Applying for a National Teaching Fellowship

Friday, January 17, 2020

National Teaching Fellows 2019 at the Awards Ceremony

Hello and welcome to my new learning and teaching blog and webpages.

I was hugely honoured in 2019 to be awarded a National Teaching Fellowship by Advance HE – a prestigious award that recognises ‘the outstanding impact of recipients’ teaching and support for learning in higher education’. This award was a catalyst for my decision to launch this blog: I want to share ideas that might be useful to others, to reflect on my own approaches, and, I hope, to spark some discussion from which I can learn more.

In the spirit of that sharing, and since aspirant National Teaching Fellows for 2020 are busy writing their applications right now, I’m dedicating my first post to sharing some tips from my own experiences of the process.

1. Tell your story

As you write your application, think about the narrative: tell your story as an educator and make it interesting and evidenced, rather than presenting a collection of unrelated achievements. You won’t be able to include all your innovative practice into your case, and structuring around a core theme will help you be selective. Telling a story with a narrative thread also helps you demonstrate sustained excellence.

To craft your story, find a supportive colleague or small group of colleagues who do not already know your work well, and talk to them about your practice to see what they find unusual or interesting about your work. When you are immersed in your own practice, what you do becomes your normal; getting an external perspective is therefore vital to help you reflect and identify what’s special, innovative and interesting about your work.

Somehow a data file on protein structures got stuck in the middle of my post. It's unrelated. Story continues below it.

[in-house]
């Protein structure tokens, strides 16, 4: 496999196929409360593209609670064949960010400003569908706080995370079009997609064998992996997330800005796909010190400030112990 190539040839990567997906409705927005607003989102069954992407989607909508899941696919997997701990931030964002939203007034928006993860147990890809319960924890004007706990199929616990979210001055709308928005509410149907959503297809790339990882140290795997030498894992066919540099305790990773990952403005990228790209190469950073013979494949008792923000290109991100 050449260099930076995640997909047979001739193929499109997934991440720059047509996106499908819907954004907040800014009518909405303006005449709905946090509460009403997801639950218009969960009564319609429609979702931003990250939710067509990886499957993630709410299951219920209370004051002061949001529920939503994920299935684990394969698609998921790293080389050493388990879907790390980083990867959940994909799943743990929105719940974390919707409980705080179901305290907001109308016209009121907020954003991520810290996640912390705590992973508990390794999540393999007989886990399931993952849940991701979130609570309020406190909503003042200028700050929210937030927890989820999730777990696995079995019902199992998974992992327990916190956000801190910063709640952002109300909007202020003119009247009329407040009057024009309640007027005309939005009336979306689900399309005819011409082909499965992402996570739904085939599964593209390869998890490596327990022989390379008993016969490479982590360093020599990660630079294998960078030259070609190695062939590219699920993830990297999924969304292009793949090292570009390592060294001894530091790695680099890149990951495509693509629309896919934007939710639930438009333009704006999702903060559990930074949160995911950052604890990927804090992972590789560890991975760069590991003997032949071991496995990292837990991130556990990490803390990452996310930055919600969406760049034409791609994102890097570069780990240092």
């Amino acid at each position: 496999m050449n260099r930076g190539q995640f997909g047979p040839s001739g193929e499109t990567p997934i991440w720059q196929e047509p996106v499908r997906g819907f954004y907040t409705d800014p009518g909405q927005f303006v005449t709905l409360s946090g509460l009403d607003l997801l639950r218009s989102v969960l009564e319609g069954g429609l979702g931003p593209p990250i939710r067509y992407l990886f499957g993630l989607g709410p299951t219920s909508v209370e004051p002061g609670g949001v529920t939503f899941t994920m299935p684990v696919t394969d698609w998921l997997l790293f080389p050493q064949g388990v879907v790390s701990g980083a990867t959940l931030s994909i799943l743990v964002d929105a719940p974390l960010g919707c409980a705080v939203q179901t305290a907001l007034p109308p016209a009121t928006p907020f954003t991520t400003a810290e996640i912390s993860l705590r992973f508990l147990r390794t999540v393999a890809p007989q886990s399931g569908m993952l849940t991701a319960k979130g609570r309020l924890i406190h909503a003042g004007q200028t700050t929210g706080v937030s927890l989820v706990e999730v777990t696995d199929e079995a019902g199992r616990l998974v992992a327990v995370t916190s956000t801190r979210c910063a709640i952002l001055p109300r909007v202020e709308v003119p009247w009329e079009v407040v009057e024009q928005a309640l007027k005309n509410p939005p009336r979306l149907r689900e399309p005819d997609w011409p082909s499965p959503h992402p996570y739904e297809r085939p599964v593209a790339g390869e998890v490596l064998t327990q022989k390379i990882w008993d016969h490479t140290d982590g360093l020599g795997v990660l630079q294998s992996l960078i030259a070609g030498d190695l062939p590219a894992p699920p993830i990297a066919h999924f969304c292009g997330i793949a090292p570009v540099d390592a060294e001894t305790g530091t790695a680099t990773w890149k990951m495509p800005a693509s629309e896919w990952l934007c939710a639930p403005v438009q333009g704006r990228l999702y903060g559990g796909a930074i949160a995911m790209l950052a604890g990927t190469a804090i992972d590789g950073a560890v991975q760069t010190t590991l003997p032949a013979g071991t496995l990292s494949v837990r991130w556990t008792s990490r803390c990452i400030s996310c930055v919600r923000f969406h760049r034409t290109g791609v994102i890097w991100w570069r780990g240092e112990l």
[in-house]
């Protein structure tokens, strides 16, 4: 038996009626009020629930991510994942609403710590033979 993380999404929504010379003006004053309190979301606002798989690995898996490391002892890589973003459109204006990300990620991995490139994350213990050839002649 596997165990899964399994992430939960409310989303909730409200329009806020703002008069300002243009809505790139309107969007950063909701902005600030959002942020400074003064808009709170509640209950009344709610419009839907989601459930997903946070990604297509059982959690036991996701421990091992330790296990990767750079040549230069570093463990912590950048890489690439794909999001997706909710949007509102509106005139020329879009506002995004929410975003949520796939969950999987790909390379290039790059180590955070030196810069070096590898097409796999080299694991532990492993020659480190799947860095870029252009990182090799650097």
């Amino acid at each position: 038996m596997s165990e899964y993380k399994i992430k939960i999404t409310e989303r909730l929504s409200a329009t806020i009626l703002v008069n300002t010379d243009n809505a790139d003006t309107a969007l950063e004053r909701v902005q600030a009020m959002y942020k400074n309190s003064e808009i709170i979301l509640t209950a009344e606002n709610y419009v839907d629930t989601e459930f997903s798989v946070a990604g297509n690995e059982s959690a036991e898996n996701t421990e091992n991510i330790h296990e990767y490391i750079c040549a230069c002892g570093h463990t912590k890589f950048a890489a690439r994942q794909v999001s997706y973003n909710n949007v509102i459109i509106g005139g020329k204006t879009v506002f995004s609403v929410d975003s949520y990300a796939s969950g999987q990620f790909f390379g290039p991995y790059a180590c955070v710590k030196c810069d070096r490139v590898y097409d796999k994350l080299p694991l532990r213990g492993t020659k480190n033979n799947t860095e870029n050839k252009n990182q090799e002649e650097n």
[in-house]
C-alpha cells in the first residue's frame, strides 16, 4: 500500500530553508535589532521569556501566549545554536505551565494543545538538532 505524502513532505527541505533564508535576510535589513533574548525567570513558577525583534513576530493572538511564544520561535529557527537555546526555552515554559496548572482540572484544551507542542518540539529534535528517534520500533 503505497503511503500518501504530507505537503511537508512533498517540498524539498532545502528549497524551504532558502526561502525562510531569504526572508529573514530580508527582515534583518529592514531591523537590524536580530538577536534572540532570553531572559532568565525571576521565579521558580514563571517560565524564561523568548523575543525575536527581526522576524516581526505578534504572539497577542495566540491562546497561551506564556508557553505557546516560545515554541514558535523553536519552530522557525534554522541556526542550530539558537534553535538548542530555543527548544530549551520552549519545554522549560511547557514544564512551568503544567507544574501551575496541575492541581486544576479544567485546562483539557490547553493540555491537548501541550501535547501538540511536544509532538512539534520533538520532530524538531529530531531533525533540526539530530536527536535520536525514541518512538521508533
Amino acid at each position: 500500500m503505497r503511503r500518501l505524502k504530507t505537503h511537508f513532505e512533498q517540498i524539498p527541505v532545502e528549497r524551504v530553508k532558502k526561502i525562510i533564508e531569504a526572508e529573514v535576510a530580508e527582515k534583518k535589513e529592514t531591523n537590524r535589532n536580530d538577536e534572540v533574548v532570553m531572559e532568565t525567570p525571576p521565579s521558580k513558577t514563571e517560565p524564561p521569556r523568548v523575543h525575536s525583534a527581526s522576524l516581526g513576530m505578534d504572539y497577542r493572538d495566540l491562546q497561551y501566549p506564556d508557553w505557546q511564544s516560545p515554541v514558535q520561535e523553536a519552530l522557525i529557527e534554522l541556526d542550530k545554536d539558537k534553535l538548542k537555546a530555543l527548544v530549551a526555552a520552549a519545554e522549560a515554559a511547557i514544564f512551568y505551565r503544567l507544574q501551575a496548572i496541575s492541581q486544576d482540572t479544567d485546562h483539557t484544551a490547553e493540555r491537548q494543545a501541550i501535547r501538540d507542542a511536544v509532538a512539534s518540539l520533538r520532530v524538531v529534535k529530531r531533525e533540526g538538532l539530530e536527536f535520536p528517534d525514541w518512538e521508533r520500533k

2. Block out some time. And then some more!

Writing your NTF case is painfully difficult, and it will take much longer than you think. You probably need (the equivalent of) three to four weeks of full-time work to prepare the submission, because you’ll need to draft it, seek feedback from others, redraft, find ways to cut out words, and so on.

Remember that your story needs to demonstrate that you are working and making impact beyond your day job – it’s not enough to be doing your day job well, so think about the extra impact: institutional projects you’ve led, invitations to support other institutions, advisory roles, national or international projects, etc.

3. Beware of reading colleagues’ successful claims

Looking at colleagues’ successful claims can be helpful so you know what a finished claim looks like. But reading examples from my colleagues almost put me off applying: I thought I’d never be able to present such a compelling case for myself. However, finished drafts are highly crafted and polished: they’ve been through many edits and redrafts to perfect them. So, start your own claim by getting words on a page, and sharing them with colleagues – either those your institution formally appoints to support you, or people you trust. Ask supportive colleagues who know your work less well to highlight what impresses them the most as they read your draft, and then omit examples that aren’t frequently highlighted.

4. Start at the end

Your application needs to demonstrate excellence across three criteria: excellence in your practice; excellence in supporting and developing others; and excellence in your CPD. Often, your CPD activity will benefit others, e.g. when you give a paper at a conference, you learn, but so does your audience. So it can be hard to think of examples of excellence in your CPD (Criterion 3) that don’t also demonstrate Criterion 2 (supporting others to be excellent). In contrast, it’s relatively easy to find instances of supporting others that you wouldn’t claim as CPD for yourself. So, start with Criterion 3. Choose the best examples you’ve got to evidence how you build your practice, even if they also impact on others and so could go in Criterion 2. You can then choose different examples for Criterion 2. If you write Criterion 2 first, you’ll struggle to avoid repeating yourself in Criterion 3 – and Advance HE identifies Criterion 3 as a common weak point in applications.